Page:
Political preferences in the United States are highly correlated with population density, at national, state, and metropolitan-area scales. Using new data from voter registration records, we assess the extent to which this pattern can be explained by geographic mobility. We find that the revealed preferences of voters who move from one residence to another correlate with partisan affiliation, though voters appear to be sorting on non-political neighborhood attributes that covary with partisan preferences rather than explicitly seeking politically congruent neighbors. But, critically, we demonstrate through a simulation study that the estimated partisan bias in moving choices is on the order of five times too small to sustain the current geographic polarization of preferences. We conclude that location must have some influence on political preference, rather than the other way around, and provide evidence in support of this theory.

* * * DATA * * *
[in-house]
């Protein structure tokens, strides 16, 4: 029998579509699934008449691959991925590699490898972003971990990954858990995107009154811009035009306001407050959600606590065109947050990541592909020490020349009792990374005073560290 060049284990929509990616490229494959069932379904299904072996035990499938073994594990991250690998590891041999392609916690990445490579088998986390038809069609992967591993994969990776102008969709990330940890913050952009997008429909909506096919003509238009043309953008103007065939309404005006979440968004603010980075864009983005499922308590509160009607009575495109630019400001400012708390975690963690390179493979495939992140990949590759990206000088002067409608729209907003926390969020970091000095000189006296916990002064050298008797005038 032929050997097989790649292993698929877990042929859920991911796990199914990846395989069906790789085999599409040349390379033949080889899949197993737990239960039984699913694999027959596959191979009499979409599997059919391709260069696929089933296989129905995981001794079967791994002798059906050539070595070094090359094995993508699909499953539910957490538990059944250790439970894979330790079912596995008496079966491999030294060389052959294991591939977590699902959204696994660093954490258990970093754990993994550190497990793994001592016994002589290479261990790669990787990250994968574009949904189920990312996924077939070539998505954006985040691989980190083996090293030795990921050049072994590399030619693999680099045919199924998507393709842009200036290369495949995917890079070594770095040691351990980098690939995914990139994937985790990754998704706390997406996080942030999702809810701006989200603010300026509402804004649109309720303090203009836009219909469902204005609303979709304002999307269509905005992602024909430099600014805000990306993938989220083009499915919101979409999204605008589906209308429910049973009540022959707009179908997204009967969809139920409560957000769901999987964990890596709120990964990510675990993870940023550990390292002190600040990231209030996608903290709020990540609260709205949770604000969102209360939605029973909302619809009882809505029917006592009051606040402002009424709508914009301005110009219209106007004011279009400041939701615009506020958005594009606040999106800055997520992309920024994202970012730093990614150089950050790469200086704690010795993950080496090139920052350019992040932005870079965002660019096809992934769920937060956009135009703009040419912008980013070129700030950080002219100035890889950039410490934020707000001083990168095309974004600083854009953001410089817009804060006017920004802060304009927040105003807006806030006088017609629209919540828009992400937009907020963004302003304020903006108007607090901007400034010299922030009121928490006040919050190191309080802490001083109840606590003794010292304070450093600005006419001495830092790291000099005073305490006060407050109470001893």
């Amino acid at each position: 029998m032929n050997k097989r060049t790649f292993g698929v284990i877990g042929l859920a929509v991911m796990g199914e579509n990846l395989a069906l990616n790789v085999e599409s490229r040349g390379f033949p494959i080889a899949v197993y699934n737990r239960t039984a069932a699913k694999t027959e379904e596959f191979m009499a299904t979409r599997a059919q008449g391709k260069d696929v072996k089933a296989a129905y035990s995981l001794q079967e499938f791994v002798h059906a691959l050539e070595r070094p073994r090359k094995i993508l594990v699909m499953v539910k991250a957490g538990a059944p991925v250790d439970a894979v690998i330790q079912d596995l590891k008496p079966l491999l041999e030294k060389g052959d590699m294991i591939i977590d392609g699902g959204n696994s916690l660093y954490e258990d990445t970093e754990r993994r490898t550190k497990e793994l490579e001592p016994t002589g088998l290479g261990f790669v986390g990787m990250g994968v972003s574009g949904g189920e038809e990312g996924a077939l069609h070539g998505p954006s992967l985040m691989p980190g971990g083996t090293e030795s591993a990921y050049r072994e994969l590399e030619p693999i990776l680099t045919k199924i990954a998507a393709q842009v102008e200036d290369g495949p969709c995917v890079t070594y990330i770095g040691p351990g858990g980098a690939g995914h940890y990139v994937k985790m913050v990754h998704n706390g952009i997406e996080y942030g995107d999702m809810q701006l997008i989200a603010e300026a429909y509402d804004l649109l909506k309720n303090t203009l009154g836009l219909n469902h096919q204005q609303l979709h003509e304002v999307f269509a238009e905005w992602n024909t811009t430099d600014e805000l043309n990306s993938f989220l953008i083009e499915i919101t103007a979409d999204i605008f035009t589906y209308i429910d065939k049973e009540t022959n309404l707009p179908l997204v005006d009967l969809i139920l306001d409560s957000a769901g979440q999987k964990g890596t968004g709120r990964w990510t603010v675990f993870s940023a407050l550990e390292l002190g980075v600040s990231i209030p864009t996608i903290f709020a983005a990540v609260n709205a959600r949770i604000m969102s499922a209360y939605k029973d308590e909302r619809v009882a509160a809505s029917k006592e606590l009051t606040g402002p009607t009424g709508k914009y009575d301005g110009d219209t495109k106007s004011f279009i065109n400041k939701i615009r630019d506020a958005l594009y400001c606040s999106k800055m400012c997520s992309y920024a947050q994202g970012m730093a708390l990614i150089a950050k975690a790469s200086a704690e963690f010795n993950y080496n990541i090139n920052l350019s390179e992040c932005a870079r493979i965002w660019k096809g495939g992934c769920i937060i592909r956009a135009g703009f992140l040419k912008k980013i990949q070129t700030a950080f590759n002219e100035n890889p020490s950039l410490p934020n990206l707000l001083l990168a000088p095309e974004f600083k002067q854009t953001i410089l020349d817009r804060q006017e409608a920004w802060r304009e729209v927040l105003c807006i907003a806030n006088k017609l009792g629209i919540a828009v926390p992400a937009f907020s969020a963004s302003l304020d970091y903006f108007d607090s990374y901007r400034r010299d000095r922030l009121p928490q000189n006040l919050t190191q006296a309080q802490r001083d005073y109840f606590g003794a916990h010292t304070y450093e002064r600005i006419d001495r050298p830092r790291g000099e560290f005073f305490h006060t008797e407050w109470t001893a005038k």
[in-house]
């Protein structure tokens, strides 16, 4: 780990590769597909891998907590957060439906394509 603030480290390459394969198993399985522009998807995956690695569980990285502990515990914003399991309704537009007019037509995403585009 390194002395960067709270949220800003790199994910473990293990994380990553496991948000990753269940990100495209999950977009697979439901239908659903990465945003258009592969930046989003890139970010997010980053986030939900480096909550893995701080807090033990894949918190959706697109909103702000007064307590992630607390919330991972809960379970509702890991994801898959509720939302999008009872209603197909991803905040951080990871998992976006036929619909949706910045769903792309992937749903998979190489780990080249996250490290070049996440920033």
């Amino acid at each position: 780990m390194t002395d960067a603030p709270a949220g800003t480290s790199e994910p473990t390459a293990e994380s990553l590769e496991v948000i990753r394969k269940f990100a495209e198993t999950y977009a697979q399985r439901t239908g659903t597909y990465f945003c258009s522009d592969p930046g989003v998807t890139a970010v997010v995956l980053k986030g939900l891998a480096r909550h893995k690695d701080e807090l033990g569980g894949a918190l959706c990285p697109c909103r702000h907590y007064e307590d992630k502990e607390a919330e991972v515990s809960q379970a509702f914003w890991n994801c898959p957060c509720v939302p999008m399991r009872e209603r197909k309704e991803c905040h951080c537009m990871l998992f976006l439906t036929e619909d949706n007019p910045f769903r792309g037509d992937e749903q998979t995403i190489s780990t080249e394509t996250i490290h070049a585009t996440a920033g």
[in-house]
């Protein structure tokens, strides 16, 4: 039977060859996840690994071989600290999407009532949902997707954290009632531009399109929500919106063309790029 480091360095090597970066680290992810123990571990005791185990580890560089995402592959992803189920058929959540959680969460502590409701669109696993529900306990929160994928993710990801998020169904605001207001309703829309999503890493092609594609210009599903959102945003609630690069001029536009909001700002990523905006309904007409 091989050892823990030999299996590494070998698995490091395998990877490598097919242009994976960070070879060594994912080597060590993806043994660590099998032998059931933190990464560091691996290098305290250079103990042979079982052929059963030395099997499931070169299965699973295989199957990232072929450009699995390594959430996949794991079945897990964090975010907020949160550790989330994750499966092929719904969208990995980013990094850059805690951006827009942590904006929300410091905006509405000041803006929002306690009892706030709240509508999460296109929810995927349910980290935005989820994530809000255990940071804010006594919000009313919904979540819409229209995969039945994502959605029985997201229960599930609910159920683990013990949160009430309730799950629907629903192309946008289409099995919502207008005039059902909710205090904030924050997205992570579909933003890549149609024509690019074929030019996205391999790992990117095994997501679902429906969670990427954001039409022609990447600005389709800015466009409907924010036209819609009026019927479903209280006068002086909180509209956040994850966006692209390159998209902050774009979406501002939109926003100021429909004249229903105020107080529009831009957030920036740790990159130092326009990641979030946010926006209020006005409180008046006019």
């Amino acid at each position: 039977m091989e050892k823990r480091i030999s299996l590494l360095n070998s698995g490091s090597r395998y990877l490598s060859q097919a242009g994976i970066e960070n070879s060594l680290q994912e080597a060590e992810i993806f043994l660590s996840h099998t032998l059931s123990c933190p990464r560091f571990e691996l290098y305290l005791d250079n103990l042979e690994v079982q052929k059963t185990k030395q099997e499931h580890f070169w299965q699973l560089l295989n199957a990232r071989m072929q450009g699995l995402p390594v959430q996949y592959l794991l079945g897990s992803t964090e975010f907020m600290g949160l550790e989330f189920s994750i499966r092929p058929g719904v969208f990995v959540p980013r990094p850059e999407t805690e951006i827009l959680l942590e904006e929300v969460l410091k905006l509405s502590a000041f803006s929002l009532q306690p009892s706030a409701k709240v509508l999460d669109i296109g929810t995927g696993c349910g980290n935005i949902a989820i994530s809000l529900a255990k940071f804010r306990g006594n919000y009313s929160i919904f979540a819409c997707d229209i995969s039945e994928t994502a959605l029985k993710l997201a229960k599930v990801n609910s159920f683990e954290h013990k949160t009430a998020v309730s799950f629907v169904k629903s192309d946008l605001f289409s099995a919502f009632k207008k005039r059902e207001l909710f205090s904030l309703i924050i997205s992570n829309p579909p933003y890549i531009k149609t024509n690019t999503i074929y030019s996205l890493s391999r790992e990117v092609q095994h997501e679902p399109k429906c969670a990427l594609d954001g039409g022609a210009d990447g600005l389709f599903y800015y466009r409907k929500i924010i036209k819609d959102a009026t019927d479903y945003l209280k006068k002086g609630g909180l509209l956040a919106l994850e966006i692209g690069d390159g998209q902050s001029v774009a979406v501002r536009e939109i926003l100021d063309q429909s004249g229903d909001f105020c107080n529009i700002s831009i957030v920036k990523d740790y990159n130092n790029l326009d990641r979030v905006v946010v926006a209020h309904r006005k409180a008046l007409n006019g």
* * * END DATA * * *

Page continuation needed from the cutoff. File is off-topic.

In Cameroon, there is a national programme engaged in the control of schistosomiasis and soil-transmitted helminthiasis. In certain locations, the programme is transitioning from morbidity control towards local interruption of parasite transmission. The volcanic crater lake villages of Barombi Mbo and Barombi Kotto are well-known transmission foci and are excellent context-specific locations to assess appropriate disease control interventions. Most recently they have served as exemplars of expanded access to deworming medications and increased environmental surveillance. In this paper, we review infection dynamics through time, beginning with data from 1953, and comment on the short- and long-term success of disease control. We show how intensification of local control is needed to push towards elimination and that further environmental surveillance, with targeted snail control, is needed to consolidate gains in preventive chemotherapy as well as empower local communities to take ownership of interventions.